Saturday, May 3, 2014

The Divine Random in Mathematics

I am the rock, you the stone,
Together we ballast reality.
Whither the sheets above us are blown.
Until fairly recently, 1931 to be exact, scientists and mathematicians believed we would someday find a theory that explains everything. By "theory" I mean a Formal Axiomatic System (FAS). A FAS is simply a relatively small set of given facts, axioms, from which a much larger set of theorems can be proven "by mechanical means." The axioms in a FAS are so basic that we believe them to be true without the need for further justification. A famous and straightforward example of a FAS is the small set of axioms provided by Giuseppe Peano at the end of the 19th century to formally define the natural numbers. The Peano axioms, in English, are as follows:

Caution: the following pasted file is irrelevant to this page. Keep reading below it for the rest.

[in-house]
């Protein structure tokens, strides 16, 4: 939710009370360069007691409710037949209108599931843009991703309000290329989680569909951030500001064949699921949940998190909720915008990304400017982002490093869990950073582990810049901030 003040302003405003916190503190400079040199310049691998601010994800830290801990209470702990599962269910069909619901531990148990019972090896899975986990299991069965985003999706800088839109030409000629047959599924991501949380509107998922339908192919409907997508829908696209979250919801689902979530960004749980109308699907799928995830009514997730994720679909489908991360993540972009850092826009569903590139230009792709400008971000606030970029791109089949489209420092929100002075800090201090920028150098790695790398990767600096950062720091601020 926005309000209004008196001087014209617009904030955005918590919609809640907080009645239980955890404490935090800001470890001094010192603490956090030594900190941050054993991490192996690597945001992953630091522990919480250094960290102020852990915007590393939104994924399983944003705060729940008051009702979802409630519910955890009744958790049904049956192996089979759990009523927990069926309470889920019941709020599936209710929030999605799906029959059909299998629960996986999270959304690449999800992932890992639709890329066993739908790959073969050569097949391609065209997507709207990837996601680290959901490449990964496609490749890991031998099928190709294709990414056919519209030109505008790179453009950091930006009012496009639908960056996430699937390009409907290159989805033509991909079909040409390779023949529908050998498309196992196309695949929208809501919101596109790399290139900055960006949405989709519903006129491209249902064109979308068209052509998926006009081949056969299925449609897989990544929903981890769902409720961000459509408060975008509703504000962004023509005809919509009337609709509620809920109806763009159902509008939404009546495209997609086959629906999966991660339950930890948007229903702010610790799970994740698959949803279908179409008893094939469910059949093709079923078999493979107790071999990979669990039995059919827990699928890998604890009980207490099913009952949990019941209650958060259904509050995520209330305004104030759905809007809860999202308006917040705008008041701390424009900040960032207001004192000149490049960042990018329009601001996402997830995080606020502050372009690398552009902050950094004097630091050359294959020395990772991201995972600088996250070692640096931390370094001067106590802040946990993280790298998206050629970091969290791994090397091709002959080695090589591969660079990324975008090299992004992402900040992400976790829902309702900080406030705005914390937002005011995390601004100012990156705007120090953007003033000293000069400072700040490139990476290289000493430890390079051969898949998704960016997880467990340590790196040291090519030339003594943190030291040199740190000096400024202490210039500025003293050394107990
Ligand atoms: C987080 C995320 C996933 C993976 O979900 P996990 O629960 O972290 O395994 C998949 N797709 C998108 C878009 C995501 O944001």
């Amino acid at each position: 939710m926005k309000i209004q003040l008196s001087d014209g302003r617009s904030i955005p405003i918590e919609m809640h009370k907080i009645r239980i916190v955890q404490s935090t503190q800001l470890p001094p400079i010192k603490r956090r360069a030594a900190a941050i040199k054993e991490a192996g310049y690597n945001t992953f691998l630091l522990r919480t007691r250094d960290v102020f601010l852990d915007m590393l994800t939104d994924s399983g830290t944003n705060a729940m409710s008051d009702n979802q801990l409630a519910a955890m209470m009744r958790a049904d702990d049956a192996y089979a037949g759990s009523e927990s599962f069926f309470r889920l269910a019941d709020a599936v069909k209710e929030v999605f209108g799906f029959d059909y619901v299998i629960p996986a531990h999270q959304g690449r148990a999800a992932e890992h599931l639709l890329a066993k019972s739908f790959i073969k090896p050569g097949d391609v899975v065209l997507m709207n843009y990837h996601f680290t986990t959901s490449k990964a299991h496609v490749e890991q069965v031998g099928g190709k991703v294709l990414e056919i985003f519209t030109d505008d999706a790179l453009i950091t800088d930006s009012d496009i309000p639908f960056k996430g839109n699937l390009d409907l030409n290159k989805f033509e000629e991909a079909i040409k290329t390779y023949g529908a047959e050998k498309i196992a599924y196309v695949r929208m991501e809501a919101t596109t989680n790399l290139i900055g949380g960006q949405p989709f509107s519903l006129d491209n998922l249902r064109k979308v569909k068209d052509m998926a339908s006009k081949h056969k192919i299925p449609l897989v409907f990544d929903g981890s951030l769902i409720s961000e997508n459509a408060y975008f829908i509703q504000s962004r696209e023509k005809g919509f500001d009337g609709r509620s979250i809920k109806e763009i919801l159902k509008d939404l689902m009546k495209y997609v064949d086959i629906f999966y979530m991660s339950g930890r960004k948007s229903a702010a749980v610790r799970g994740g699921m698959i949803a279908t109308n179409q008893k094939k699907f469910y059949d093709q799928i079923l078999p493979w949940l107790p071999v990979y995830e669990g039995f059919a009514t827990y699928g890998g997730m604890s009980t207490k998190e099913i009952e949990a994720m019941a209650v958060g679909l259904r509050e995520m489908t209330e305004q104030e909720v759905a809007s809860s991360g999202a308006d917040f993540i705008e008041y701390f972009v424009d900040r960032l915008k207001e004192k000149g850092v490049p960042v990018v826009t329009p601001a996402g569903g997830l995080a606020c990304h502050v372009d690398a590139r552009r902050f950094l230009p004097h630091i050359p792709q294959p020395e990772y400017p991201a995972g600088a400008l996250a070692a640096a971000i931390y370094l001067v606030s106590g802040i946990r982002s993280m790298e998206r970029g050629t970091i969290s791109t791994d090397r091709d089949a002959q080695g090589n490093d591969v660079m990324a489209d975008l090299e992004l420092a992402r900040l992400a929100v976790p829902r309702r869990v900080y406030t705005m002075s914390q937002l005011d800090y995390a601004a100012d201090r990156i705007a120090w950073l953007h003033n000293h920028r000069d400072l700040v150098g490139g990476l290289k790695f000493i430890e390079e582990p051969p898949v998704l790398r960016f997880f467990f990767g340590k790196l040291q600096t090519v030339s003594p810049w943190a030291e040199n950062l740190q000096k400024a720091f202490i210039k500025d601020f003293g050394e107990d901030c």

1. The natural numbers contain the number 1.
2. Every natural number has a successor, the next natural number.
3. The number 1 is not the successor of any natural number.
4. Two different natural numbers cannot have the same successor.
5. If a set contains the successors of each of its members and the number 1, then it contains all the natural numbers.

From this small set of seemingly obvious "facts" and using the mechanical rules of logic, all of number theory can be derived. Addition, multiplication, prime numbers, prime decomposition and the Fundamental Theorem of Arithmetic, are all consequences of the five Peano Axioms listed above. Or, to look at it the other way round, the Peano Axioms constitute a very efficient compression of the entire body of number theory.